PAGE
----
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Zonnebank en huidkanker
Aangepaste wetgeving na dood door
zonnebankgebruik in AustraliŽ
De Australische overheid wil eind van dit
jaar een verbod op zonnebanken voor jongeren onder de 16 jaar. De lokale kankerstichting
zou dit het liefst verhoogd zien naar 18 jaar. De reden van dit alles is de dood van de
anti-solarium strijdster Clare Oliver die na een strijd van 4 jaar tegen huidkanker helaas
is overleden. De lokale industrie is niet in staat gebleken dit zelf te reguleren en de
Australische oppositie ziet de nieuwe wetgeving liefst per direkt ingaan.
Clare Oliver loved and embraced life. She
was just 26 when she lost her battle with cancer, on 13 September 2007. Three years ago,
she noticed a strange lump under her arm that was diagnosed as a Melanoma. This lump was
cut out and her cancer scare made her even more determined to get on with her life. Clare
travelled to Europe and went on to complete her second university degree. But cancer came
back and Clare took on the fight for her life. She reflected on the why and
made a connection with her use of solariums and sun exposure and her Melanoma. Clare was
searching for perceived ideals of beauty and thought that a golden tan was necessary to
attain that ideal. She, like so many other young people, used solariums in the belief that
this was something akin to good health.
Clare became aware of the dangers of
solarium use. She used her remaining time and energy to make certain that the rest of
Australia heard and responded to that message. Skin protection from the sun and from rays
is the message she shouted loud and clear. Melanoma awareness is the legacy Clare wanted
to leave behind.
De zonnebank: ongevaarlijk of toch niet
helemaal? 'Een zonnebank geeft voornamelijk UVA-stralen vrij, terwijl het de UVB-stralen
zijn waarvan we verbranden', zegt prof. dr. Julien Lambert. 'Lange tijd werd daarom
verondersteld dat de zonnebank volledig onschadelijk is. Maar intussen weten we dat de
UVA-stralen mee bijdragen tot het ontstaan van huidkanker. Als je dan bedenkt dat het
vooral fanatieke zonnekloppers zijn die naar de zonnebank gaan, is het toch oppassen
geblazen.' Lambert raadt aan zich te beperken tot maximaal tien sessies per jaar. Mensen
die van nature niet of nauwelijks bruin worden of andere risicofactoren hebben, zouden er
beter helemaal geen gebruik van maken. Want zij lopen sowieso al meer gevaar op
The tanning industry relies on two
misleading arguments: first, that since melanoma is mainly caused by sunburn,
"controlled" tanning helps prevent melanoma by building up the protective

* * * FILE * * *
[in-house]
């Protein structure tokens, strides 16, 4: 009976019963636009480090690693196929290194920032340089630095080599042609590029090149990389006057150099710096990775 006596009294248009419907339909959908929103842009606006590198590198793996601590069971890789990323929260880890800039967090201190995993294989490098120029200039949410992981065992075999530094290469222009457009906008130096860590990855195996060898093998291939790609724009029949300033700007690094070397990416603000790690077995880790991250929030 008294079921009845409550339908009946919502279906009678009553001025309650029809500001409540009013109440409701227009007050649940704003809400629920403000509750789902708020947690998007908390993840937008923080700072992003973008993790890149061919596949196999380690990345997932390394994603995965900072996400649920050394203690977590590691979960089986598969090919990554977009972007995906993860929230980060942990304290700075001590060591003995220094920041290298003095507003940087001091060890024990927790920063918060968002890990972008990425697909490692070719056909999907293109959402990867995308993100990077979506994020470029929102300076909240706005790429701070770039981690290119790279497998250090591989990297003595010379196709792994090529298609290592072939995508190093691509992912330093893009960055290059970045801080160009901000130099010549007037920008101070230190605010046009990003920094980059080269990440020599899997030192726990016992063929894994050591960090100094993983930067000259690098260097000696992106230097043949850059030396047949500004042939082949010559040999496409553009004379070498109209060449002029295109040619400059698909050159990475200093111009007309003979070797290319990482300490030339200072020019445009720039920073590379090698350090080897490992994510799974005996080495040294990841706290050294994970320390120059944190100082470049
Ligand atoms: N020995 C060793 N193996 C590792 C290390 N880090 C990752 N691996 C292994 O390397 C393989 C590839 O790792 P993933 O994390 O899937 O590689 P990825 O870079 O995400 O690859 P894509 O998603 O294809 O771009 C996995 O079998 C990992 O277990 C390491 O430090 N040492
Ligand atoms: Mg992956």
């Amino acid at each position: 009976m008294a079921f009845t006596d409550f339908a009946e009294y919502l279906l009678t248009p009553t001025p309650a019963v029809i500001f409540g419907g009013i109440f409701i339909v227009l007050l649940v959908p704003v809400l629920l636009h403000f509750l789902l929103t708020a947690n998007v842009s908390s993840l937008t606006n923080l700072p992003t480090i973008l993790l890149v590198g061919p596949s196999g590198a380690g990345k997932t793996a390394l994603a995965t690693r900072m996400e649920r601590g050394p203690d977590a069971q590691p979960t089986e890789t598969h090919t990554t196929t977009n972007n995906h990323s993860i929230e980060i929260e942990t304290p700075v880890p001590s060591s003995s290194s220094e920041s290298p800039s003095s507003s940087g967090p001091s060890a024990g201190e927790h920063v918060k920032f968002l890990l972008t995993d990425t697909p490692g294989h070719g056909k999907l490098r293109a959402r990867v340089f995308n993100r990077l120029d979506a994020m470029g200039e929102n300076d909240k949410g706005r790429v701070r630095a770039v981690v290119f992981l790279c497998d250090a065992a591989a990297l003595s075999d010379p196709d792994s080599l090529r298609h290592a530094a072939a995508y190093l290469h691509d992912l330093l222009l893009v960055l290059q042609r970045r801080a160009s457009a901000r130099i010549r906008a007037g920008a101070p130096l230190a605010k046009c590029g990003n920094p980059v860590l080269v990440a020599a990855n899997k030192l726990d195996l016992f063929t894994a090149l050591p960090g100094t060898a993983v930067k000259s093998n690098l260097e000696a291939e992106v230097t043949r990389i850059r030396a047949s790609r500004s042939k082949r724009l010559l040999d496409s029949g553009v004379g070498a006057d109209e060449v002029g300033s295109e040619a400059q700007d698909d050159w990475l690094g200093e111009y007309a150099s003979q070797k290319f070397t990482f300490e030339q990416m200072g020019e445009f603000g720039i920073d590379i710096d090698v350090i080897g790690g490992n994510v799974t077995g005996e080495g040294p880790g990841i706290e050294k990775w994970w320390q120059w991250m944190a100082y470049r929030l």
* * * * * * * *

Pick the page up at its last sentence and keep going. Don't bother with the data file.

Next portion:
pigment melanin; second, that UV exposure makes the skin produce vitamin D, which helps
prevent breast, prostate and colon cancer, as well as other diseases. Medical experts
refute these arguments.
The association of use of sunbeds
with cutaneous malignant melanoma and other skin cancers: A systematic review.
The summary relative risk of 3 studies of
squamous cell carcinoma showed an increased risk. For basal cell carcinoma, the studies
did not support an association. The evidence does not support a protective effect of the
use of sunbeds against damage to the skin from subsequent sun exposure. Young adults
should be discouraged from using indoor tanning equipment and restricted access to sunbeds
by minors should be strongly considered.
Cutaneous malignant melanoma: facts
about sunbeds and sunscreen
Over the last 20 years, tan acquisition
through exposure to artificial sources of ultraviolet radiation has become frequent among
fair-skinned adolescents and young adults. There is accumulating evidence that sunbed use
is associated with melanoma when started before approximately 30 years of age.
Perspectives in melanoma
prevention: the case of sunbeds.
We stress the need for the control of
information disseminated by the "tanning industry" on suppositions that sunbed
use is safer than sun exposure, and on the hypothetical health benefits of tanning. New
fluorescent UV lamps are proposed that have a spectrum similar to the midday sun. Given
the known association between intermittent sun exposure and melanoma, public-health
authorities should reconsider the soundness of the commercialisation of these lamps.
Quantitative risk assessment of
sunbeds: impact of new high power lamps
Sunbeds in current use carry a cancer risk
comparable to Mediterranean sunlight. This is due to the use of new high power lamps. New
British and European standards are being largely ignored with more than four out of five
sunbeds exceeding the limit specified in the standard. There is a strong case for
regulation of sunbed operators coupled to improved public education.
Dermatologists have long suspected that
some people may be addicted to tanning similar to addictions to drugs or alcohol
and refuse to alter their behaviors, even knowing they have an increased risk of
developing skin cancer.
Study Links Use of Tanning Lamps to
Increased Risk of Skin Cancer
Participants who reported any use of
tanning devices, they found, were 2.5 times more likely to develop squamous cell carcinoma
and 1.5 times more likely to develop basal cell carcinoma than those who didn't.
The researchers found that artificial
tanning increased the risk for SCC (odds ratio, 2.5; 95% CI, 1.7-3.8) and BCC (OR, 1.5;
95% CI, 1.1-2.1). Women younger than 50 with sensitive phenotypes appear to be at
particularly high risk.